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A city cop is assigned to solve a bizarre set of violent murders where it appears that the victoms were killed by animals. In his pursuit he learns of an Indian legend about wolf spirits. Written by
K. Rose <firstname.lastname@example.org>
The theatrical trailer contains scenes/dialogue not present in the movie: When Van der Veer jumps out and startles his wife, the trailer shows a clip of their bodyguard reaching for his gun which is not present in the film; when Executive Security is reviewing the video of Becky Neff, someone says "team her up with Wilson". In the film, the head of security says "I want her."; the trailer includes a scene where Dewey and Becky, en route to the South Bronx, are talking in his car about the mysterious nature of the killings. This scene is not in the film; an overhead shot of the moon and clouds in "Wolfen-vision" that is present in the trailer is not in the film; in the scene where the Wolfen lures Becky up to the second floor of the abandoned church, there is a voice-over from Dewey (although it is NOT Albert Finney's voice) where he tells her that something was trying to lure her upstairs and separate them. See more »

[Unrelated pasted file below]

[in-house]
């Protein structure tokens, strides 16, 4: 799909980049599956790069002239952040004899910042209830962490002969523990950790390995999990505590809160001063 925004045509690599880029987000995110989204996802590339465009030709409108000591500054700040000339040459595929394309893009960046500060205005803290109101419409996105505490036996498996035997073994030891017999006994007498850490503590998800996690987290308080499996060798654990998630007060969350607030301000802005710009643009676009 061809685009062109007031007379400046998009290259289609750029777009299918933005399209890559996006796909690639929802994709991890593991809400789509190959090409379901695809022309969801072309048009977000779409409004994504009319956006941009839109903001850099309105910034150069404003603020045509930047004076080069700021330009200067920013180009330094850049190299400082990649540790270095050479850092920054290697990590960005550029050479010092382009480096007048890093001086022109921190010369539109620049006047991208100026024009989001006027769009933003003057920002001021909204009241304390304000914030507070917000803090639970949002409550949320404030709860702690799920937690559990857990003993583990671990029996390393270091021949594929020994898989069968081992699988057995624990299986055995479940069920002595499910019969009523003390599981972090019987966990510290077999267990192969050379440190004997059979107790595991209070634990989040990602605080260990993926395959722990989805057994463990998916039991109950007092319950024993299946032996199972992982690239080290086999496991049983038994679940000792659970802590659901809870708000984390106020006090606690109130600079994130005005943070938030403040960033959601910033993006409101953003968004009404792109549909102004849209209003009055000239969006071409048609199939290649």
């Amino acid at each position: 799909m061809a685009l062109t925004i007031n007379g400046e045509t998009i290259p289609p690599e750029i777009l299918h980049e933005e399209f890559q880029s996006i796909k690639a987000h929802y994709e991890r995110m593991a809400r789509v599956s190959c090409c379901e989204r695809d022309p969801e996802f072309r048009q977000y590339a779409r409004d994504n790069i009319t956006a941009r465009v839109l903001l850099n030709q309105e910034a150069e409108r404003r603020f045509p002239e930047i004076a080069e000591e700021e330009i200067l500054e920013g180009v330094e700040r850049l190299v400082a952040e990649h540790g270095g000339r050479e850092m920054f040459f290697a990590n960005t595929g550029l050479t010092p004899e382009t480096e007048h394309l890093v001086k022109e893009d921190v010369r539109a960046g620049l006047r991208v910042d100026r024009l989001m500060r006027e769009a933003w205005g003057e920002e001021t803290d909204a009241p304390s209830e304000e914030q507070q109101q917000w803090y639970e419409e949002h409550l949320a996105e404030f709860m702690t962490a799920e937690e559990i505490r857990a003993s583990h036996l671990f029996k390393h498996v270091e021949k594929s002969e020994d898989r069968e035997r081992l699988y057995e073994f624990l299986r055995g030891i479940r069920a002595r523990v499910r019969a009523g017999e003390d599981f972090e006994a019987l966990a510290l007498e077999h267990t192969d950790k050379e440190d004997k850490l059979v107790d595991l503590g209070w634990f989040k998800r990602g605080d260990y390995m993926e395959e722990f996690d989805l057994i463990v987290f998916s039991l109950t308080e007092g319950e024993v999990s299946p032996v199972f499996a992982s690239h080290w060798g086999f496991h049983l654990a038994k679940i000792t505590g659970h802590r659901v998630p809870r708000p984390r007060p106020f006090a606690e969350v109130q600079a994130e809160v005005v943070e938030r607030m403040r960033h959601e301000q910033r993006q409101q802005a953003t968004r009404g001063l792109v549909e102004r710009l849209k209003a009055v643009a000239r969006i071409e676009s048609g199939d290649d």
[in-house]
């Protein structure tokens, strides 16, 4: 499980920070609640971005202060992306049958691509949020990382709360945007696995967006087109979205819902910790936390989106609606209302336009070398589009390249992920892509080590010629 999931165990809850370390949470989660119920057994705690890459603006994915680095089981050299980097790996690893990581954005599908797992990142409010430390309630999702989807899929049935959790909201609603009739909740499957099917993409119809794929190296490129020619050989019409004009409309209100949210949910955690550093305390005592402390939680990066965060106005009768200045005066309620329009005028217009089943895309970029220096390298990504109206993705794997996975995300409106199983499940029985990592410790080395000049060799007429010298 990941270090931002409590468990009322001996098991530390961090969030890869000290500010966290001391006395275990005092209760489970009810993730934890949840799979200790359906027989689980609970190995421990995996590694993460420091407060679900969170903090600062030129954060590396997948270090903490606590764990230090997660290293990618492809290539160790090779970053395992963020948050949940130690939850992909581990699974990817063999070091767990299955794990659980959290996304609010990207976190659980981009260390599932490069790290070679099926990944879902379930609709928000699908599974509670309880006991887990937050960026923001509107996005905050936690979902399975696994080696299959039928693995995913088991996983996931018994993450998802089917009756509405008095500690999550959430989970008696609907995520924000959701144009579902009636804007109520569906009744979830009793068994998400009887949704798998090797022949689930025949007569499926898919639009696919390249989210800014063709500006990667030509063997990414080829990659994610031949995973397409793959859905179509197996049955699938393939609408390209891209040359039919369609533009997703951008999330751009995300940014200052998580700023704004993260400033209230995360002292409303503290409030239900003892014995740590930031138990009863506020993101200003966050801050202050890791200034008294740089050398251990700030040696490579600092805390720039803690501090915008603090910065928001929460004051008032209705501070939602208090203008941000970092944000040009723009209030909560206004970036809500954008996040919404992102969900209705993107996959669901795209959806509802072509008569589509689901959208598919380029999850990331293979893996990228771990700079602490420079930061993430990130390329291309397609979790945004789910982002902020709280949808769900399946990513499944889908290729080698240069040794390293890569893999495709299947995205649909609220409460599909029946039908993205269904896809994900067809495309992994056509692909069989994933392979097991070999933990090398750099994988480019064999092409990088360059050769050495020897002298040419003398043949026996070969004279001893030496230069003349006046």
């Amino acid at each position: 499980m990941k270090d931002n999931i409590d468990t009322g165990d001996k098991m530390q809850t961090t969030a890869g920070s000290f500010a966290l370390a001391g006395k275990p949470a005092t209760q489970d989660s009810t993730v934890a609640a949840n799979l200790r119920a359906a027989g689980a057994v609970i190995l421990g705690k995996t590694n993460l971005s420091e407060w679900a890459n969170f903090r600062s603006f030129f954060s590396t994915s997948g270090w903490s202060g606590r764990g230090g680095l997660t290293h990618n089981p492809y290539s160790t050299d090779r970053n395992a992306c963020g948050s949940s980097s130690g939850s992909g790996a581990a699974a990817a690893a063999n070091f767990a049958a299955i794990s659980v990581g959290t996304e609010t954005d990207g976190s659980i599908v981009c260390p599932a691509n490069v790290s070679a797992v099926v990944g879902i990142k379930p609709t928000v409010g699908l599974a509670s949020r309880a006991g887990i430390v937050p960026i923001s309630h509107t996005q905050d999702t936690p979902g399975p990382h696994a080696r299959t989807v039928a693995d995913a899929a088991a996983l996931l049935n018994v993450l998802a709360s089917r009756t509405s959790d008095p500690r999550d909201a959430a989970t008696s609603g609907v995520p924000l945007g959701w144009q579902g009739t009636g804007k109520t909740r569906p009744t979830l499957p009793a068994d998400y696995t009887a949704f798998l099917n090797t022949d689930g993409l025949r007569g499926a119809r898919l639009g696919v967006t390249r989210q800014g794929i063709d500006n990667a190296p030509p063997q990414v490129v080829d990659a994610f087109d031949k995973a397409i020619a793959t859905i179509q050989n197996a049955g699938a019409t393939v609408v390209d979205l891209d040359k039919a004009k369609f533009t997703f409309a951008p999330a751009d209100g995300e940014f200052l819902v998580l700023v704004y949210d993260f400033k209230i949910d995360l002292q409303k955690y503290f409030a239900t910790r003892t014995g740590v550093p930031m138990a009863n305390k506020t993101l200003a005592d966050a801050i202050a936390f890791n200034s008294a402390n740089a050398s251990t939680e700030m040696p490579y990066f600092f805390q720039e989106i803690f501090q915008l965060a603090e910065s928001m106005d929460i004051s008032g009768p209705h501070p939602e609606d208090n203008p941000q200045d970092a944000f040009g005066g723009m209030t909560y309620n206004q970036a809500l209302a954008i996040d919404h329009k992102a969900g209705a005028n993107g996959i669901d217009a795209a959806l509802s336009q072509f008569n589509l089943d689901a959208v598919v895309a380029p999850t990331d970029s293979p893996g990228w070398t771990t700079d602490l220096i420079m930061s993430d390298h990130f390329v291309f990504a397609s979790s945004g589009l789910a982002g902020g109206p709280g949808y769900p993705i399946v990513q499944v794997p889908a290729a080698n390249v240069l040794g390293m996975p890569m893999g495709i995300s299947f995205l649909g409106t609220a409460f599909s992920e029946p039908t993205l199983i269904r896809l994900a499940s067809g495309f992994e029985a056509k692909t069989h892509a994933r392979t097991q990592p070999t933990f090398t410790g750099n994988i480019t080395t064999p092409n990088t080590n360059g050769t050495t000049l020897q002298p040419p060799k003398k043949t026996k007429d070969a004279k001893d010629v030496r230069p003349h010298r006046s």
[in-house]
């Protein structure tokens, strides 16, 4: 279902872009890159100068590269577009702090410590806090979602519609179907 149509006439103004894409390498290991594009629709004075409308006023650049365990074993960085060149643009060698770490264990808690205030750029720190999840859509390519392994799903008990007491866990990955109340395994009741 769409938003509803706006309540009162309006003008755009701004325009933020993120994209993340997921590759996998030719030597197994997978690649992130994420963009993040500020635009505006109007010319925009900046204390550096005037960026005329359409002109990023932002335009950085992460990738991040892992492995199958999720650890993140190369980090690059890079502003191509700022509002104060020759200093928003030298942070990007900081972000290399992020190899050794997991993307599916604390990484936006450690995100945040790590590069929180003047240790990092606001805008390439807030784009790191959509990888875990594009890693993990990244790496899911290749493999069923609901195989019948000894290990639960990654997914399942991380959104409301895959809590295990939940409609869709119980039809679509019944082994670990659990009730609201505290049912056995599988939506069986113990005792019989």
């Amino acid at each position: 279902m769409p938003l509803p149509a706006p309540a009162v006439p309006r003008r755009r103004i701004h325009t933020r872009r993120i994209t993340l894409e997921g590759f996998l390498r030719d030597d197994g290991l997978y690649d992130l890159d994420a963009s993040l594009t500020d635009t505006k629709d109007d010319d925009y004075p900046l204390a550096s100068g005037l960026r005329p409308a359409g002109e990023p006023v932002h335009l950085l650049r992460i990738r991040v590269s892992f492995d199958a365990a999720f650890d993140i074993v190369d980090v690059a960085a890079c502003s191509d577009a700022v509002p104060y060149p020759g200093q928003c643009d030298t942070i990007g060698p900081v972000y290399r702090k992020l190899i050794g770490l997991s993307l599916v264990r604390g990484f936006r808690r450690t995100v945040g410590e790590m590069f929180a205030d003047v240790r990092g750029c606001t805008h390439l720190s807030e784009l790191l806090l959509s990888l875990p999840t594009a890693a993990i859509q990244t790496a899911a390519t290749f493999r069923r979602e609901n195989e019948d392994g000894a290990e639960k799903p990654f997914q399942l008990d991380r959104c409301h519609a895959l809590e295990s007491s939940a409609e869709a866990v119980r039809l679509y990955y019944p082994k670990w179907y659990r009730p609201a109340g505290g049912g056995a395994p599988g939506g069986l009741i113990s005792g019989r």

Moments before the first murder, the killers stalk their victim (using the "night vision" effect) and pass behind a parked car, revealing the reflection of a bright sunny day in the rear hood of the car when it is supposedly taking place at night. See more »
In arrogance man knows nothing of what exists. There exists on this earth such as we dare not imagine; life as certain as our death, life that will prey on us as surely as we prey on this earth.
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Unusual film that takes a very different path from the traditional werewolf movie. Low budget in feel, which is good, this starts incredibly well with horror, gore and bewilderment. The use of the negative image when we see through the eyes of the wolves is great, its less plastic than ordinary SFX and far more realistic than CGI, its also cheap (I've used it myself!) but the best thing about it is that it is literally an inversion of reality, which is just what you want here. Finney is fine but maybe should have been encouraged to put a little more effort in. As for his co-star, Diane Venora, in her first film, her lack of presence is worrying. I guess first time director (apart from Woodstock work) Michael Wadleigh was not used to getting the best out of his actors and indeed never made another film. Not to take away from this little gem though, not perfect by any means but different enough and occasionally startling enough to make at least one viewing essential.
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